01dx1x201dx1x2

369.

031x1dx031x1dx

370.

15x3dx15x3dx

371.

355(x4)2dx355(x4)2dx

Determine the convergence of each of the following integrals by comparison with the given integral. If the integral converges, find the number to which it converges.

372.

1dxx2+4x;1dxx2+4x; compare with 1dxx2.1dxx2.

373.

1dxx+1;1dxx+1; compare with 1dx2x.1dx2x.

Evaluate the integrals. If the integral diverges, answer “diverges.”

374.

1dxxe1dxxe

375.

01dxxπ01dxxπ

376.

01dx1x01dx1x

377.

01dx1x01dx1x

378.

0dxx2+10dxx2+1

379.

−11dx1x2−11dx1x2

380.

01lnxxdx01lnxxdx

381.

0eln(x)dx0eln(x)dx

382.

0xexdx0xexdx

383.

x(x2+1)2dxx(x2+1)2dx

384.

0exdx0exdx

Evaluate the improper integrals. Each of these integrals has an infinite discontinuity either at an endpoint or at an interior point of the interval.

385.

09dx9x09dx9x

386.

−271dxx2/3−271dxx2/3

387.

03dx9x203dx9x2

388.

624dttt236624dttt236

389.

04xln(4x)dx04xln(4x)dx

390.

03x9x2dx03x9x2dx

391.

Evaluate .5tdx1x2..5tdx1x2. (Be careful!) (Express your answer using three decimal places.)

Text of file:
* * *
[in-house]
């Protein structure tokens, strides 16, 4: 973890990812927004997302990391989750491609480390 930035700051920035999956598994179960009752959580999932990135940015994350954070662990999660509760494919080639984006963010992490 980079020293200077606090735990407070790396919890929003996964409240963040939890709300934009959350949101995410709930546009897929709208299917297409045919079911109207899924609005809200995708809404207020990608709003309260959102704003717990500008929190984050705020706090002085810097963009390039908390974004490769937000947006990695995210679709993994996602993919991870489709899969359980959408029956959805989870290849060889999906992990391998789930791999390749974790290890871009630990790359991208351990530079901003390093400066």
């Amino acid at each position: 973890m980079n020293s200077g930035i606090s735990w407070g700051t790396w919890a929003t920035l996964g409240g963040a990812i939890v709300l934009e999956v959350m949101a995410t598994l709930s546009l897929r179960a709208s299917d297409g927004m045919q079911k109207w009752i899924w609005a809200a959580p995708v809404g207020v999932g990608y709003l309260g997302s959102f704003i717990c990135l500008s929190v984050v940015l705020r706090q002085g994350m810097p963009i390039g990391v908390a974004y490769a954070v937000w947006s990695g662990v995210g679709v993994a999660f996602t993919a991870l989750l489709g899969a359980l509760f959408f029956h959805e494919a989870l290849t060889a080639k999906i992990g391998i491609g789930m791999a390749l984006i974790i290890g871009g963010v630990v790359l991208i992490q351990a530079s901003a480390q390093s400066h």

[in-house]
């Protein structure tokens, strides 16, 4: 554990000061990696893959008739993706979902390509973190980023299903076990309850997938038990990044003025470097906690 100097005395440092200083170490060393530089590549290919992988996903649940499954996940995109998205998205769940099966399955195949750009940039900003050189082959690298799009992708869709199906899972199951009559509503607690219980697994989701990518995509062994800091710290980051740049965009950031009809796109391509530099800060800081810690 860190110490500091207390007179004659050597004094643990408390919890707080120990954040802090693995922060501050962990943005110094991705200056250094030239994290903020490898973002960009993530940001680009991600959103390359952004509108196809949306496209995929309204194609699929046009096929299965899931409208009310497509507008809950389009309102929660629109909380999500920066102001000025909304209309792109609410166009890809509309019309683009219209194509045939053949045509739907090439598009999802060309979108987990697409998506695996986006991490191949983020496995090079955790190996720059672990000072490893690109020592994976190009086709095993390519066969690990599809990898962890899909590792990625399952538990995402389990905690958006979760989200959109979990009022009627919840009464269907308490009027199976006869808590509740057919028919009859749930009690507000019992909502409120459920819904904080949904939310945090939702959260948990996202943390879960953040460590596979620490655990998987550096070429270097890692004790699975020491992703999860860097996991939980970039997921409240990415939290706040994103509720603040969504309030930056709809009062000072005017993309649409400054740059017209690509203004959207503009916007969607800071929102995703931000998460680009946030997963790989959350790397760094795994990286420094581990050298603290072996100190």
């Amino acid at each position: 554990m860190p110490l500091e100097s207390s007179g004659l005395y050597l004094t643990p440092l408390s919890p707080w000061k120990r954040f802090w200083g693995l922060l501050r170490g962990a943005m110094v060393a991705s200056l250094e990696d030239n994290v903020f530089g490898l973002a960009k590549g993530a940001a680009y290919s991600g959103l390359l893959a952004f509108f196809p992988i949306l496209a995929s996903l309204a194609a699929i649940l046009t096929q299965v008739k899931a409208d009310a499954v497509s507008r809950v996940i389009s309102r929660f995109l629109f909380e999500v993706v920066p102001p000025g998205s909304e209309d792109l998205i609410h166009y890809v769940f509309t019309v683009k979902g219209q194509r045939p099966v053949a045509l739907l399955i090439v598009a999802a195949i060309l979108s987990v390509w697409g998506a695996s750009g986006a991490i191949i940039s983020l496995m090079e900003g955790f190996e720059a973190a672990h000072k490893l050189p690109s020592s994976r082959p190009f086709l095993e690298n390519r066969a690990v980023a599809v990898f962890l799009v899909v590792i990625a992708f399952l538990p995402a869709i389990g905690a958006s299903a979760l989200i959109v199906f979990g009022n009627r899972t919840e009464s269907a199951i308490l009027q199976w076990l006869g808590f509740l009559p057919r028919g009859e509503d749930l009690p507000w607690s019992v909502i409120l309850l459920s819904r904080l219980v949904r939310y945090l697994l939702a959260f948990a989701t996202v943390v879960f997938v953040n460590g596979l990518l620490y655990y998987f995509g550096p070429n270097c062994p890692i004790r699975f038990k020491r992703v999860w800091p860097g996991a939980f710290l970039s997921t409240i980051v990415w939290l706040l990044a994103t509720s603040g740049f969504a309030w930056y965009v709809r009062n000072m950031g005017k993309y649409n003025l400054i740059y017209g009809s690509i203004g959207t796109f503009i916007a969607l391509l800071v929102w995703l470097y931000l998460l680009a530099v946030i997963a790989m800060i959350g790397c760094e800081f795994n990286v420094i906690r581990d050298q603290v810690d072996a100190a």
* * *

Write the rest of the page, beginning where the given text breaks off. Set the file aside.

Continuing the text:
392.

Evaluate 14dxx21.14dxx21. (Express the answer in exact form.)

393.

Evaluate 2dx(x21)3/2.2dx(x21)3/2.

394.

Find the area of the region in the first quadrant between the curve y=e−6xy=e−6x and the x-axis.

395.

Find the area of the region bounded by the curve y=7x2,y=7x2, the x-axis, and on the left by x=1.x=1.

396.

Find the area under the curve y=1(x+1)3/2,y=1(x+1)3/2, bounded on the left by x=3.x=3.

397.

Find the area under y=51+x2y=51+x2 in the first quadrant.

398.

Find the volume of the solid generated by revolving about the x-axis the region under the curve y=3xy=3x from x=1x=1 to x=.x=.